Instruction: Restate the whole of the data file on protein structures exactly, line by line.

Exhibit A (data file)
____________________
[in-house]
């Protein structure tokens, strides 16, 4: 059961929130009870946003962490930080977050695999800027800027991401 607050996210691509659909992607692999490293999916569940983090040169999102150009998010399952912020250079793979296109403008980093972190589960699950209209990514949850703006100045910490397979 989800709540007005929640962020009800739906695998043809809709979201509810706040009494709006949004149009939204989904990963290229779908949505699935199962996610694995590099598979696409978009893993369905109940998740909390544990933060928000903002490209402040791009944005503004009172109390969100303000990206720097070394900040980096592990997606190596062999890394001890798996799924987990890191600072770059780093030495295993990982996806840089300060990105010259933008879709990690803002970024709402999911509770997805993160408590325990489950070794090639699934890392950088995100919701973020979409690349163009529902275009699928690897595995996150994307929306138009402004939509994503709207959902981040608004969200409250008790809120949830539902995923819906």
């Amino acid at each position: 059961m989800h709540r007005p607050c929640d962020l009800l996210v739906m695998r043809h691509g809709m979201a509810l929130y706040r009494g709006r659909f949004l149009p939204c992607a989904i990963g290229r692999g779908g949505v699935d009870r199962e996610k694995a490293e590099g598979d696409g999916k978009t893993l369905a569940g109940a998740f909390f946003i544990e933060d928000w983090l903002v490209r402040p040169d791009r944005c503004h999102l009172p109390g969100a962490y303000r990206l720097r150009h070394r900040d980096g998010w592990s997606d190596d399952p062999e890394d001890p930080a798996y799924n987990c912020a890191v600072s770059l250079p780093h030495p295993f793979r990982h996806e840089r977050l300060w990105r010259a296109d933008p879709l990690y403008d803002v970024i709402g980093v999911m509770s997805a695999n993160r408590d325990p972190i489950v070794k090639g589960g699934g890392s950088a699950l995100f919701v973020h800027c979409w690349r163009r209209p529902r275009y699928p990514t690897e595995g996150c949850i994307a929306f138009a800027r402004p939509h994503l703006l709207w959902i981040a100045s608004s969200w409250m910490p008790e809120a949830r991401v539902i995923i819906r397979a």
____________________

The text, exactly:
[in-house]
């Protein structure tokens, strides 16, 4: 059961929130009870946003962490930080977050695999800027800027991401 607050996210691509659909992607692999490293999916569940983090040169999102150009998010399952912020250079793979296109403008980093972190589960699950209209990514949850703006100045910490397979 989800709540007005929640962020009800739906695998043809809709979201509810706040009494709006949004149009939204989904990963290229779908949505699935199962996610694995590099598979696409978009893993369905109940998740909390544990933060928000903002490209402040791009944005503004009172109390969100303000990206720097070394900040980096592990997606190596062999890394001890798996799924987990890191600072770059780093030495295993990982996806840089300060990105010259933008879709990690803002970024709402999911509770997805993160408590325990489950070794090639699934890392950088995100919701973020979409690349163009529902275009699928690897595995996150994307929306138009402004939509994503709207959902981040608004969200409250008790809120949830539902995923819906």
């Amino acid at each position: 059961m989800h709540r007005p607050c929640d962020l009800l996210v739906m695998r043809h691509g809709m979201a509810l929130y706040r009494g709006r659909f949004l149009p939204c992607a989904i990963g290229r692999g779908g949505v699935d009870r199962e996610k694995a490293e590099g598979d696409g999916k978009t893993l369905a569940g109940a998740f909390f946003i544990e933060d928000w983090l903002v490209r402040p040169d791009r944005c503004h999102l009172p109390g969100a962490y303000r990206l720097r150009h070394r900040d980096g998010w592990s997606d190596d399952p062999e890394d001890p930080a798996y799924n987990c912020a890191v600072s770059l250079p780093h030495p295993f793979r990982h996806e840089r977050l300060w990105r010259a296109d933008p879709l990690y403008d803002v970024i709402g980093v999911m509770s997805a695999n993160r408590d325990p972190i489950v070794k090639g589960g699934g890392s950088a699950l995100f919701v973020h800027c979409w690349r163009r209209p529902r275009y699928p990514t690897e595995g996150c949850i994307a929306f138009a800027r402004p939509h994503l703006l709207w959902i981040a100045s608004s969200w409250m910490p008790e809120a949830r991401v539902i995923i819906r397979a």